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Abstract

Objective—To determine the pharmacokinetics of an orally administered dose of tramadol in domestic rabbits (Oryctolagus cuniculus).

Animals—6 healthy adult sexually intact female New Zealand White rabbits.

Procedures—Physical examinations and plasma biochemical analyses were performed to ensure rabbits were healthy prior to the experiment. Rabbits were anesthetized with isoflurane, and IV catheters were placed in a medial saphenous or jugular vein for collection of blood samples. One blood sample was collected before treatment with tramadol. Rabbits were allowed to recover from anesthesia a minimum of 1 hour before treatment. Then, tramadol (11 mg/kg, PO) was administered once, and blood samples were collected at various time points up to 360 minutes after administration. Blood samples were analyzed with high-performance liquid chromatography to determine plasma concentrations of tramadol and its major metabolite (O-desmethyltramadol).

Results—No adverse effects were detected after oral administration of tramadol to rabbits. Mean ± SD half-life of tramadol after administration was 145.4 ± 81.0 minutes; mean ± SD maximum plasma concentration was 135.3 ± 89.1 ng/mL.

Conclusions and Clinical Relevance—Although the dose of tramadol required to provide analgesia in rabbits is unknown, the dose administered in the study reported here did not reach a plasma concentration of tramadol or O-desmethyltramadol that would provide sufficient analgesia in humans for clinically acceptable periods. Many factors may influence absorption of orally administered tramadol in rabbits.

Full access
in American Journal of Veterinary Research

Abstract

Objective—To determine the pharmacokinetics of tramadol hydrochloride (30 mg/kg) following twice-daily oral administration in Hispaniolan Amazon parrots (Amazona ventralis).

Animals—9 healthy adult Hispaniolan Amazon parrots.

Procedures—Tramadol hydrochloride was administered to each parrot at a dosage of 30 mg/kg, PO, every 12 hours for 5 days. Blood samples were collected just prior to dose 2 on the first day of administration (day 1) and 5 minutes before and 10, 20, 30, 60, 90, 180, 360, and 720 minutes after the morning dose was given on day 5. Plasma was harvested from blood samples and analyzed by high-performance liquid chromatography. Degree of sedation was evaluated in each parrot throughout the study.

Results—No changes in the parrots’ behavior were observed. Twelve hours after the first dose was administered, mean ± SD concentrations of tramadol and its only active metabolite M1 (O-desmethyltramadol) were 53 ± 57 ng/mL and 6 ± 6 ng/mL, respectively. At steady state following 4.5 days of twice-daily administration, the mean half-lives for plasma tramadol and M1 concentrations were 2.92 ± 0.78 hours and 2.14 ± 0.07 hours, respectively. On day 5 of tramadol administration, plasma concentrations remained in the therapeutic range for approximately 6 hours. Other tramadol metabolites (M2, M4, and M5) were also present.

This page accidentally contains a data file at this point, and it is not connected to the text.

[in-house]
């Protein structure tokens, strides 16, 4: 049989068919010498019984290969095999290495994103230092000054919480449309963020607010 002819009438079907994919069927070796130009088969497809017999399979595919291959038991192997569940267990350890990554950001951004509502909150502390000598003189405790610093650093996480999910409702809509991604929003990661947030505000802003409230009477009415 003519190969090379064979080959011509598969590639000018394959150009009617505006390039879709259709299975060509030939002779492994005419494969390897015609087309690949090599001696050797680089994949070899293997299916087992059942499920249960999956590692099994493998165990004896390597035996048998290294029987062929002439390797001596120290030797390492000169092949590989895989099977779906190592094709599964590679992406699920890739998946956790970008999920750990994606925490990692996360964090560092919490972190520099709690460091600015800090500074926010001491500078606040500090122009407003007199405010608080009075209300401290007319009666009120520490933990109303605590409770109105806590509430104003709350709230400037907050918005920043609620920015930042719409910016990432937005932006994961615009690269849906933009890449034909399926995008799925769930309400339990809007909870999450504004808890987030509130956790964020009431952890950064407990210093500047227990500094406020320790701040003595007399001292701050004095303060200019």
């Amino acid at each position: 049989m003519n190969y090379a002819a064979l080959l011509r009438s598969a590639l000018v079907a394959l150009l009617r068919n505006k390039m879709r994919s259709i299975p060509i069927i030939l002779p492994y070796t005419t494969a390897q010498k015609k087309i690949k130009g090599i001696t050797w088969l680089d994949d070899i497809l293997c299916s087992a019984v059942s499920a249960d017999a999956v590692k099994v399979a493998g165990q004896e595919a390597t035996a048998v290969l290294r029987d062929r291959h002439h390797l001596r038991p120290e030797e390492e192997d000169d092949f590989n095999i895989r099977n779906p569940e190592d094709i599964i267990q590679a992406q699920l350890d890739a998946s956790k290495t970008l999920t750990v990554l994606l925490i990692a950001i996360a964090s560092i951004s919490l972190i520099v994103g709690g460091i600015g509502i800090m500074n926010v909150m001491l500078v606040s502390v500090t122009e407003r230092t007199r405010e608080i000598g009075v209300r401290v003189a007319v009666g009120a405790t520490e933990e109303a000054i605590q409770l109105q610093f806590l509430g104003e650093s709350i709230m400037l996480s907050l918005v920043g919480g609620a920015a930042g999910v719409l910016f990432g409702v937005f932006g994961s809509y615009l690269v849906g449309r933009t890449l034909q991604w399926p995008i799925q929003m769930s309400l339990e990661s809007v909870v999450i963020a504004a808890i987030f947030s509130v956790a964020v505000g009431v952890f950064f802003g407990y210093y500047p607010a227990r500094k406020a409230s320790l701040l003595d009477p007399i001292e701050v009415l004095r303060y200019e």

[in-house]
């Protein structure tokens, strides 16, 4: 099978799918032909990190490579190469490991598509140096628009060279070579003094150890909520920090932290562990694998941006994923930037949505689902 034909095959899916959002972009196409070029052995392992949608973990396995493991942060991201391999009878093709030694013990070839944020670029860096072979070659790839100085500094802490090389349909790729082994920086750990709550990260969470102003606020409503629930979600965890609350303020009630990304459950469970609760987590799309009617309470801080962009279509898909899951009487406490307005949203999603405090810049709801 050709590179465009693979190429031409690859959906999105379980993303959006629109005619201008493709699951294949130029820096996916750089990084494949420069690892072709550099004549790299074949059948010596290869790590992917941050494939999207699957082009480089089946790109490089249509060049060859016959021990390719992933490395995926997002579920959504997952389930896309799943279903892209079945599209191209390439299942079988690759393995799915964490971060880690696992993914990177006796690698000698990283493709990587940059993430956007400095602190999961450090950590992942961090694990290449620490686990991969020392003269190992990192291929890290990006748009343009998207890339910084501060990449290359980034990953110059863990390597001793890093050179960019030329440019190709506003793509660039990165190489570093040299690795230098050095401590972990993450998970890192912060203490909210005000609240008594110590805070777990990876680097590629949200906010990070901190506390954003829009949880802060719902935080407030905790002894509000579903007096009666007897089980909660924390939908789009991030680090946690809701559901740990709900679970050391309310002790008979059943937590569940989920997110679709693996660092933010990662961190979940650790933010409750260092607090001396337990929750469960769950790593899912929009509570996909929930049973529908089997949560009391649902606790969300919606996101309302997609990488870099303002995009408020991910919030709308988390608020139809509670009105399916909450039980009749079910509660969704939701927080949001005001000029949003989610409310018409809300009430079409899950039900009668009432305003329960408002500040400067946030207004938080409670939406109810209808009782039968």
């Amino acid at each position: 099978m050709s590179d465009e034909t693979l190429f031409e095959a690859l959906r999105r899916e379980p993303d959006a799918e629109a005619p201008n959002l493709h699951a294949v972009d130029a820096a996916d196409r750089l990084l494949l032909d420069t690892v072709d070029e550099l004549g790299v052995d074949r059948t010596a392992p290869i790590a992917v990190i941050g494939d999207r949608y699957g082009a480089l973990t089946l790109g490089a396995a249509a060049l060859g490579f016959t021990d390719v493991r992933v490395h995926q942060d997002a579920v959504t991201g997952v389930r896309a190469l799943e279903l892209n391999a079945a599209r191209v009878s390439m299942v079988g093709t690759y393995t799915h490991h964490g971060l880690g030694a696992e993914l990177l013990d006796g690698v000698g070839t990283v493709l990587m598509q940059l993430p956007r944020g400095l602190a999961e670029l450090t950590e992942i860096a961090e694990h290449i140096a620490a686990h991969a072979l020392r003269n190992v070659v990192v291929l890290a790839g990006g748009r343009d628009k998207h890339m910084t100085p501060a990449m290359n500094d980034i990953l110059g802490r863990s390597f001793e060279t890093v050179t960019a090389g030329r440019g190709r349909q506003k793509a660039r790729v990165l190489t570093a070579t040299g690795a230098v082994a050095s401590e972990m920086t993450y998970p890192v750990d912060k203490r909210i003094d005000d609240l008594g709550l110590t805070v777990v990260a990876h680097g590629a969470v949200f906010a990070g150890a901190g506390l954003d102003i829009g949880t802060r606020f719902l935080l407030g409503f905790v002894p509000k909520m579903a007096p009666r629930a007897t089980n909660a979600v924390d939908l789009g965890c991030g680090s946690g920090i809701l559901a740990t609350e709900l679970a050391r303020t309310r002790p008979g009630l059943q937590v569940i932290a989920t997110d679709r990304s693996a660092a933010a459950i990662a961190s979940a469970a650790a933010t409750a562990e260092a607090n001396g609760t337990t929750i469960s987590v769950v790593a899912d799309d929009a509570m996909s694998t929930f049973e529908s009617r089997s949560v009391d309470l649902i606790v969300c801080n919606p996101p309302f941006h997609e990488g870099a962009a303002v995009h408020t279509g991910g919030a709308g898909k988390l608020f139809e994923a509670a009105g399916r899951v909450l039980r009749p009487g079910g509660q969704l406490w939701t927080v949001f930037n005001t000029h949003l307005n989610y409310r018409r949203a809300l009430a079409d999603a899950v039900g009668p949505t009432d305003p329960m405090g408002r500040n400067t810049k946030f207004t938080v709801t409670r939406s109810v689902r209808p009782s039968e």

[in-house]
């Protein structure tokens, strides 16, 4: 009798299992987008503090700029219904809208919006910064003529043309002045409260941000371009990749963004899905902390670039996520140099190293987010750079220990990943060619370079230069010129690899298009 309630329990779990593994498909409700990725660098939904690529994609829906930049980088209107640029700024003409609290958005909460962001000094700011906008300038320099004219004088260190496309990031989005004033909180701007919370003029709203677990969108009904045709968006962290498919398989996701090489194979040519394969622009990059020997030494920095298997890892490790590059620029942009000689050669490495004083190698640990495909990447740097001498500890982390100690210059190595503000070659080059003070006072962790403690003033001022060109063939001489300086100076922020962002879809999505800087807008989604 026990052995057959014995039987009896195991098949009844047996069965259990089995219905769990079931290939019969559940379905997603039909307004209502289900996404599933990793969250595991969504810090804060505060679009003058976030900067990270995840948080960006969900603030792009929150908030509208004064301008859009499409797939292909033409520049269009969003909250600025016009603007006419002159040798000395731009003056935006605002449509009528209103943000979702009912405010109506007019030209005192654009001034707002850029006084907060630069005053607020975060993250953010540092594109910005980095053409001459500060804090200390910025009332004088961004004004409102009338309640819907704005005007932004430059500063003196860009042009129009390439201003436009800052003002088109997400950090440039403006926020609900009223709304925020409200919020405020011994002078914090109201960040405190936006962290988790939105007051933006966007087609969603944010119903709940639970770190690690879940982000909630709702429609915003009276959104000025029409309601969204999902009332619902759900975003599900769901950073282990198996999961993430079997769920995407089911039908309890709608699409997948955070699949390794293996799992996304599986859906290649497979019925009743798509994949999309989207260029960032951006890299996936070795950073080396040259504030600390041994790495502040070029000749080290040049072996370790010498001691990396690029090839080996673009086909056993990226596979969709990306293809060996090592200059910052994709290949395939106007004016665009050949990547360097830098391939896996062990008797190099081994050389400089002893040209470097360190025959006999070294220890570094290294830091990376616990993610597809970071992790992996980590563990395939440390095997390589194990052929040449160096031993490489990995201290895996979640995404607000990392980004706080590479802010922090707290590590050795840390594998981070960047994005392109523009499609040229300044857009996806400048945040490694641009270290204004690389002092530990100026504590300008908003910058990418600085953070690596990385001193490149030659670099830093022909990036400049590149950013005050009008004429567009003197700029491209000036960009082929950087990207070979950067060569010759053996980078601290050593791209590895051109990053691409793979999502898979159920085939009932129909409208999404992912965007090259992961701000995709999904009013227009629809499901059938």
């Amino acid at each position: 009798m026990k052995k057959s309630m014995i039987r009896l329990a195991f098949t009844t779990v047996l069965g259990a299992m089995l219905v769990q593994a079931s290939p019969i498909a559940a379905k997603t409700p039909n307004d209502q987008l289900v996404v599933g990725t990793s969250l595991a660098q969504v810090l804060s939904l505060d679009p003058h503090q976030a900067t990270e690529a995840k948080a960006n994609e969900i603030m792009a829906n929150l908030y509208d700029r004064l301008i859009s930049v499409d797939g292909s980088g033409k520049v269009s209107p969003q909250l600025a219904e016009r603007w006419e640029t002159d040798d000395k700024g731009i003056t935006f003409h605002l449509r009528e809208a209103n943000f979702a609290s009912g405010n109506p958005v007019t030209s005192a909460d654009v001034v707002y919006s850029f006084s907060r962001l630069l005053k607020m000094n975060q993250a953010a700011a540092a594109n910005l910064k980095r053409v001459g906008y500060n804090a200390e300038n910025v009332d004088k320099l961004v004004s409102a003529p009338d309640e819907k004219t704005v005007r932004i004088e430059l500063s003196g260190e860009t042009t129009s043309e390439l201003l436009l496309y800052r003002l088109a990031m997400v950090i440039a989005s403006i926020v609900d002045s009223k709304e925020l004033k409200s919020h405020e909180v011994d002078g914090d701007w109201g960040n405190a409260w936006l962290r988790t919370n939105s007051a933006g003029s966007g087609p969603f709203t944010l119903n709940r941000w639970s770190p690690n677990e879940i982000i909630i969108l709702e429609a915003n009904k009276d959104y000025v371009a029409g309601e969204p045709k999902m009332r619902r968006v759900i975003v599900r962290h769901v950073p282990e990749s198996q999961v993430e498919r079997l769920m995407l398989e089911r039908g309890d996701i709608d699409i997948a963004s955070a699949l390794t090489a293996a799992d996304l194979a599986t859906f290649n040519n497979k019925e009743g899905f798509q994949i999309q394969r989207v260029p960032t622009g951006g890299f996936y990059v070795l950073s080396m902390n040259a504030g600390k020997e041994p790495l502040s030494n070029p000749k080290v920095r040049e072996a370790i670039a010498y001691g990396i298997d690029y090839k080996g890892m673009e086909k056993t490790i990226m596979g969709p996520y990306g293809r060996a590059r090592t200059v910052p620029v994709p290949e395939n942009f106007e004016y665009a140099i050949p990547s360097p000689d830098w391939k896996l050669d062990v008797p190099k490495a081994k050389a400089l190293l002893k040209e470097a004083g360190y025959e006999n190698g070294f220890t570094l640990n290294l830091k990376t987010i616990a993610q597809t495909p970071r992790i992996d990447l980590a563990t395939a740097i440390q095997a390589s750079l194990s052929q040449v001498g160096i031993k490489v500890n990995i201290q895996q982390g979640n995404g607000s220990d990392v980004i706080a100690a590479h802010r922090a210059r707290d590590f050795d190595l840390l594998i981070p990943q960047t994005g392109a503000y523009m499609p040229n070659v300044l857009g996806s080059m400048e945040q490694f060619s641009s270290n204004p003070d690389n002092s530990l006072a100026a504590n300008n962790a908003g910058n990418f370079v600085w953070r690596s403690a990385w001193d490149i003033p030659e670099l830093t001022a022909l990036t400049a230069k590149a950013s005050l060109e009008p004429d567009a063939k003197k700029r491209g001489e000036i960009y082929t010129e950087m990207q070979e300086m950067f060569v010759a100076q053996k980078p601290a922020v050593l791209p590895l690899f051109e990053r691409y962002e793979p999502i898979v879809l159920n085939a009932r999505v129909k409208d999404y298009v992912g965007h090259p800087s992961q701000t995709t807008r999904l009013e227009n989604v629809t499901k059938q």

Conclusions and Clinical Relevance—On the basis of these results and modeling of the data, tramadol at a dosage of 30 mg/kg, PO, will likely need to be administered every 6 to 8 hours to maintain therapeutic plasma concentrations in Hispaniolan Amazon parrots. (Am J Vet Res 2013;74:957–962)

Full access
in American Journal of Veterinary Research

Abstract

OBJECTIVE To determine the pharmacokinetics of chloramphenicol base after PO administration at a dose of SO mg/kg (22.7 mg/lb) in adult horses from which food was not withheld.

DESIGN Prospective crossover study.

ANIMALS 5 adult mares.

PROCEDURES Chloramphenicol base (SO mg/kg) was administered PO to each horse, and blood samples were collected prior to administration (0 minutes) and at 5, 10, 15, and 30 minutes and 1, 2, 4, 8, and 12 hours thereafter. Following a washout period, chloramphenicol sodium succinate (25 mg/kg [11.4 mg/lb]) was administered IV to each horse, and blood samples were collected prior to administration (0 minutes) and at 3, 5, 10, 15, 30, and 45 minutes and 1, 2, 4, and 8 hours thereafter.

RESULTS In horses, plasma half-life, volume of distribution at steady state, clearance, and area under the plasma concentration-time curve for chloramphenicol after IV administration ranged from 0.65 to 1.20 hours, 0.51 to 0.78 L/kg, 0.78 to 1.22 L/h/kg, and 20.5 to 32.1 h·μg/mL, respectively. The elimination half-life, time to maximum plasma concentration, maximum plasma concentration, and area under the plasma concentration-time curve after PO administration ranged from 1.7 to 7.4 hours, 0.25 to 2.00 hours, 1.52 to 5.45 μg/mL, and 10.3 to 21.6 h·μg/mL, respectively. Mean ± SD chloramphenicol bioavailability was 28 ± 10% and terminal half-life was 2.85 ± 1.32 hours following PO administration.

CONCLUSIONS AND CLINICAL RELEVANCE Given that the maximum plasma chloramphenicol concentration in this study was lower than previously reported values, it is recommended to determine the drug's MIC for target bacteria before administration of chloramphenicol in adult horses.

Full access
in Journal of the American Veterinary Medical Association

Abstract

Objective—To evaluate the reliability of an SC implanted osmotic pump (OP) for fentanyl administration in cats and to compare serum concentrations of fentanyl delivered via an OP and a transdermal patch (TP).

Animals—8 spayed female cats.